Original Research

Prevalence of fatigue while driving among two‑wheeled vehicle drivers and associated factors: Exploratory approach from secondary analysis based on hospital data, Benin

Yolaine G. Ahanhanzo, Alphonse Kpozehouen, Lamidhi Salami, Nicolas Gaffan, Bella H. Dos Santos, Alain Levêque
Journal of Public Health in Africa | Vol 14, No 12 | a30 | DOI: https://doi.org/10.4081/jphia.2023.2601 | © 2024 Yolaine G. Ahanhanzo, Alphonse Kpozehouen, Lamidhi Salami, Nicolas Gaffan, Bella H. Dos Santos, Alain Levêque | This work is licensed under CC Attribution 4.0
Submitted: 13 March 2024 | Published: 30 December 2023

About the author(s)

Yolaine G. Ahanhanzo, Multidisciplinary Research Unity for Road Crashes Prevention (ReMPARt), Department of Epidemiology and Bio‑Statistics
Alphonse Kpozehouen, Multidisciplinary Research Unity for Road Crashes Prevention (ReMPARt), Department of Epidemiology and Bio‑Statistics
Lamidhi Salami, Department of Health Systems and Policies, Regional Institute of Public Health, University of Abomey‑Calavi, Ouidah, Benin
Nicolas Gaffan, Multidisciplinary Research Unity for Road Crashes Prevention (ReMPARt), Department of Epidemiology and Bio‑Statistics
Bella H. Dos Santos, Multidisciplinary Research Unity for Road Crashes Prevention (ReMPARt), Department of Epidemiology and Bio‑Statistics
Alain Levêque, Center for Research in Epidemiology, Biostatistics and Clinical Research, Public Health School, Université Libre de Bruxelles, Belgium

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Abstract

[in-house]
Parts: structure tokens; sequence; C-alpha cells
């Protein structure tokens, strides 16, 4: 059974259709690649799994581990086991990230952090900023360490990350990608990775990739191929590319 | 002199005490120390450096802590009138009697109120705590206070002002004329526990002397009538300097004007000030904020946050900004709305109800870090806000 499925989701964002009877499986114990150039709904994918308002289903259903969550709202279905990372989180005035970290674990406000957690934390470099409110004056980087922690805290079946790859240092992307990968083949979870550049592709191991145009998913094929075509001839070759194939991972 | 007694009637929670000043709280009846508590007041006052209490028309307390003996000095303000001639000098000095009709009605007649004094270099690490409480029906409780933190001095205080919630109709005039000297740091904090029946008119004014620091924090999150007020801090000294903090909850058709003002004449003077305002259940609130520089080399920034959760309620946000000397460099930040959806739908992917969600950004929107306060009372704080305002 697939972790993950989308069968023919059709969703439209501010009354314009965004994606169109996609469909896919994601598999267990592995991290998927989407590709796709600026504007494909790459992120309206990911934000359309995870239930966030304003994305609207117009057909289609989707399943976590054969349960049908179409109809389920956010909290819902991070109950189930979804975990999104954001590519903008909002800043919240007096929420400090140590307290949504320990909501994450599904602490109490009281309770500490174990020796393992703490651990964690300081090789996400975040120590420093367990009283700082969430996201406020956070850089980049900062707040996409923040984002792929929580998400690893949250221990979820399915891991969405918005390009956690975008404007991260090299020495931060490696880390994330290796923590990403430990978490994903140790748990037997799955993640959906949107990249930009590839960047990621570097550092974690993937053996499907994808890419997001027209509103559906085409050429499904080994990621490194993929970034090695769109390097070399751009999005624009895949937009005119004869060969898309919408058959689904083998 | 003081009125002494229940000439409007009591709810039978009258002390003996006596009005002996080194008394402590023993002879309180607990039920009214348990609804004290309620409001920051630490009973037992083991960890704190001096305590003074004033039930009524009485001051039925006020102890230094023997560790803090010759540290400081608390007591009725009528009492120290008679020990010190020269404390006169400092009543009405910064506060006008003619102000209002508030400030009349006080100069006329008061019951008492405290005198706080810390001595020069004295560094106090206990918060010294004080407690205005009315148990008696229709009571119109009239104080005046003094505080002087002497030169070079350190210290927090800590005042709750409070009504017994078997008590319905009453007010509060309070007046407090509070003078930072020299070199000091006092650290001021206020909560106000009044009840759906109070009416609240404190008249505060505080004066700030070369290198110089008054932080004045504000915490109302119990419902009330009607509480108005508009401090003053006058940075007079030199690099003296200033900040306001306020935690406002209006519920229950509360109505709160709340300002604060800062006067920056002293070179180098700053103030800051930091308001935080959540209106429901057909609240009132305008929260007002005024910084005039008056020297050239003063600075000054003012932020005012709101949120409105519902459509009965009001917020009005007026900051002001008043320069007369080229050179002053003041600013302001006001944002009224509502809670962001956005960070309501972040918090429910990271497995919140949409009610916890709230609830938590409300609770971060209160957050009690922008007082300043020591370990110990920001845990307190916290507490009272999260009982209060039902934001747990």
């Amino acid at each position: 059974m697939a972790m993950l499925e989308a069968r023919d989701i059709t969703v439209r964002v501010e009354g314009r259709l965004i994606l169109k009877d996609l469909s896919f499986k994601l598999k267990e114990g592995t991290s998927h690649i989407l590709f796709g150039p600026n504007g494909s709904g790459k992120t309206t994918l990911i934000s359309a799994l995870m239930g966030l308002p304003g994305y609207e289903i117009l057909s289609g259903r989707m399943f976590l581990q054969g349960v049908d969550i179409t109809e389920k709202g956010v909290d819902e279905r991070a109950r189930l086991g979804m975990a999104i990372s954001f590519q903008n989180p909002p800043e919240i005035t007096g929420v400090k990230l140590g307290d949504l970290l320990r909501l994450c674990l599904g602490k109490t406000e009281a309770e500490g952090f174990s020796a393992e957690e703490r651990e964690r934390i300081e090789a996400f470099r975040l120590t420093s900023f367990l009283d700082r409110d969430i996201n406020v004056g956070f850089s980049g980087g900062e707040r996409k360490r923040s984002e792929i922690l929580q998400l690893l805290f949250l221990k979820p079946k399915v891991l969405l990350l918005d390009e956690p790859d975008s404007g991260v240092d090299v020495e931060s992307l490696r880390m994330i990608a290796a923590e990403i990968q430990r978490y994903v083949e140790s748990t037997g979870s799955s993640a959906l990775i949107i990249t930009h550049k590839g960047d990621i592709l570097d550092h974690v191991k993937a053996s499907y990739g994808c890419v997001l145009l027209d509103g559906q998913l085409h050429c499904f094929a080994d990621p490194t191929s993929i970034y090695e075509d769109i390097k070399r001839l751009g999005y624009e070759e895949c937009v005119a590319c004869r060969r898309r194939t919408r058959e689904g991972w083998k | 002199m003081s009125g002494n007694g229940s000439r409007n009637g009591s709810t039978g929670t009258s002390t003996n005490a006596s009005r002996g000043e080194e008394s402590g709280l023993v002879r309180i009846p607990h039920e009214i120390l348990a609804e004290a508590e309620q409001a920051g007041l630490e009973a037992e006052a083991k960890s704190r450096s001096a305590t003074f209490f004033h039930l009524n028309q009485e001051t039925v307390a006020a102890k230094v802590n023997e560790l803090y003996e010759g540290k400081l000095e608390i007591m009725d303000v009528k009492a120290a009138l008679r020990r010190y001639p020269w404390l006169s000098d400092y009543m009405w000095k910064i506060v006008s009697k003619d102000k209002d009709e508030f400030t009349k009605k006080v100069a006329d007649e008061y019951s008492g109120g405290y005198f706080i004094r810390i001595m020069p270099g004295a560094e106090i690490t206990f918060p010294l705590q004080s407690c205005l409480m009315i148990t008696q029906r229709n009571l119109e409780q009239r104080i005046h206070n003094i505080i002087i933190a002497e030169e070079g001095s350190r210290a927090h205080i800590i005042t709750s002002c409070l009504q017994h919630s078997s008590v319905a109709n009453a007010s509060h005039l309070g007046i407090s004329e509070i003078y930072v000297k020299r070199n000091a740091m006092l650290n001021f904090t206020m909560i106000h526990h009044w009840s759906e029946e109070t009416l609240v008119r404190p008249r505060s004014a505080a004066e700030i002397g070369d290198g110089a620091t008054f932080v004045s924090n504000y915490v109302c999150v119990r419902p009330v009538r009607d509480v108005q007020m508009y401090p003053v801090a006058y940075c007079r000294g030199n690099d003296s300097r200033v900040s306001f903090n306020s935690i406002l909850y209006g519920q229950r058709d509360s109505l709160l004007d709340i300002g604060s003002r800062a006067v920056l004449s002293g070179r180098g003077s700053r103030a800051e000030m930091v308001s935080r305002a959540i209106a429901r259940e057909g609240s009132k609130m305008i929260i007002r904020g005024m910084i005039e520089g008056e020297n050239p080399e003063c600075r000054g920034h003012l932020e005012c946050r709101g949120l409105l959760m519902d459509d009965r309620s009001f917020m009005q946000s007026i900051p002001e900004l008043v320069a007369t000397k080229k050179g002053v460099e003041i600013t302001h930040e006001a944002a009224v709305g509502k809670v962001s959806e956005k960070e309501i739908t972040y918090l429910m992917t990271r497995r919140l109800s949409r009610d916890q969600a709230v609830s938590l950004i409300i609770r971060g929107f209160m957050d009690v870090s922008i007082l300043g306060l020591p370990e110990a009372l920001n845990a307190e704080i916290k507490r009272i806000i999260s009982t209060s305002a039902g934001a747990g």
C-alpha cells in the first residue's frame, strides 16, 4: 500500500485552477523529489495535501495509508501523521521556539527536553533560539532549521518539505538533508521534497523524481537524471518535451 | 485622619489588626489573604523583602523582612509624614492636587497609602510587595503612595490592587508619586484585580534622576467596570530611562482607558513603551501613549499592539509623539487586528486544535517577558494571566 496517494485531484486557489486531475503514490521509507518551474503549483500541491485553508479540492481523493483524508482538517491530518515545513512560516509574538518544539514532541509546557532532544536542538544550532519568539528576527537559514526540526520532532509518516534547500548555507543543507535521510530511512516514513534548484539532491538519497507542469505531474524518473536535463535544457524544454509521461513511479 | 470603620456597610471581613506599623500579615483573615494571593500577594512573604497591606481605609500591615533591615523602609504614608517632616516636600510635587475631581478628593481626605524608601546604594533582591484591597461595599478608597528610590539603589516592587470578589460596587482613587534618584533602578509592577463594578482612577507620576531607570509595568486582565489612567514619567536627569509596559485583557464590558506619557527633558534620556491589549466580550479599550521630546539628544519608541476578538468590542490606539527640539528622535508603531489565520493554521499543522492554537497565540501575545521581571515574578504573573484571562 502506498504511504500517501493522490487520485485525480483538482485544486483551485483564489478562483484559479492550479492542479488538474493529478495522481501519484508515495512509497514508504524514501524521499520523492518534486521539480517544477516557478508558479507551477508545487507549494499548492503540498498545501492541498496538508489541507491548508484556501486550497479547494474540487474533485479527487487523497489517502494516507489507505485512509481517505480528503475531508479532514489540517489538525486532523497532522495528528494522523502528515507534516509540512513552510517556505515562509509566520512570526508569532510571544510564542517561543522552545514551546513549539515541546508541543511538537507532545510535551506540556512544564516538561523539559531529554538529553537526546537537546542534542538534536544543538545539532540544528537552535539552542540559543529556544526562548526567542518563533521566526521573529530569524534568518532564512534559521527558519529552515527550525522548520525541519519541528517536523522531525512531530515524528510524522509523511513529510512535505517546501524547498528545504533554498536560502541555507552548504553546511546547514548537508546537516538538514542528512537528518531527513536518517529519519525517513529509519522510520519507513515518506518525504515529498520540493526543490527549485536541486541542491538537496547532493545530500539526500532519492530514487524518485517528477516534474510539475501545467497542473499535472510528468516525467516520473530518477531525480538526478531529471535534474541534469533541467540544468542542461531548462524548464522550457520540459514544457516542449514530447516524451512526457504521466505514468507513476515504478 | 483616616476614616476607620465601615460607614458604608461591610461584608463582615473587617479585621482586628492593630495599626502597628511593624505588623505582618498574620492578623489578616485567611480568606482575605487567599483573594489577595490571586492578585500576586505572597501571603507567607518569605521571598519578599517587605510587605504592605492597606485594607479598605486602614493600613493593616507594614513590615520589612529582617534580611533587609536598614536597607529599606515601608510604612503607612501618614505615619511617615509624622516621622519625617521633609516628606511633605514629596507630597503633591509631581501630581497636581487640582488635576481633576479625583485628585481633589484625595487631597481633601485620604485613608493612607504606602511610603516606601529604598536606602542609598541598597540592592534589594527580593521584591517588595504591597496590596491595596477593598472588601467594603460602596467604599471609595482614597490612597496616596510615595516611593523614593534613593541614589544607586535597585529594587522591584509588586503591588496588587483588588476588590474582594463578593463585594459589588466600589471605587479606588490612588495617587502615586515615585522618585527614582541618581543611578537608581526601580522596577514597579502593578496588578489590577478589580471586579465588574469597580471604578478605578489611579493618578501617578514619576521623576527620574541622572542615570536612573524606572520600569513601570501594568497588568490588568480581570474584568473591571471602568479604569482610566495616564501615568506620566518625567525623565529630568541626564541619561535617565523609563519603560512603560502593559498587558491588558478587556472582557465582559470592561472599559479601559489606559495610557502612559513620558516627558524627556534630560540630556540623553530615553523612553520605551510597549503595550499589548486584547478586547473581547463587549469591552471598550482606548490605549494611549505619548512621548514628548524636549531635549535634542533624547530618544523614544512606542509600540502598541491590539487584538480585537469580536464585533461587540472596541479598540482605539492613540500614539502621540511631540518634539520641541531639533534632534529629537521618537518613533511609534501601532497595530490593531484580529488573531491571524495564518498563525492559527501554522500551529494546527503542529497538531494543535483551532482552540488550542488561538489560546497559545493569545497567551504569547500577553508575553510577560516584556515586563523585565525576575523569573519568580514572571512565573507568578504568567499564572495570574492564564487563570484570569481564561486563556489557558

Fatigue while driving is one of the risk factors of road crashes. It's still poorly considered in interventions because of insufficient literature. In addition, the literature on this issue doesn't focus on two-wheelers, the most frequent users in the Benin context. The study examined the prevalence of fatigue while driving among two-wheeled vehicle drivers and the related factors. It's a secondary baseline data analysis from a cohort of road crash victims recruited from five hospitals in Benin. Data were collected from July 2019 to January 2020. Patients who identified themselves as drivers during the accident were included. data on individual characteristics, including fatigue status in the moments preceding the collision, and other risk factors and environmental settings, were extracted. We used multivariate logistic regression. Among the respondents, 12.20% (95% CI=10.20‑14.53) reported fatigue in the moments preceding the collision. The odds of fatigue while driving were significantly higher in male drivers (aOR=3.60; 95% CI=1.08‑11.98), during professional trips (aOR=2.09; 95% CI=1.30‑3.37), in non‑helmet wearers (aOR=1.85; 95% CI=1.09‑3.13), in users of stimulants (aOR=3.13; 95% CI=1.50‑6.54), in those with a history of chronic diseases (aOR=1.95; 95% CI=1.16‑3.27), at dusk (aOR=4.22; 95% CI=2.22‑8.02), at night (aOR=6.90; 95% CI=3.95‑12.05), and on Inter‑State National Roads (aOR=2.01;95% CI=1.18‑3.43). Fatigue is a risk factor for road crashes in Benin, associated with other risk factors that highlight particularly vulnerable profiles and groups. Integrating prevention policies based on these cumulative risk factors will result in efficiency improvements.

Keywords

fatigue; prevalence; factors associated; road crash; Benin

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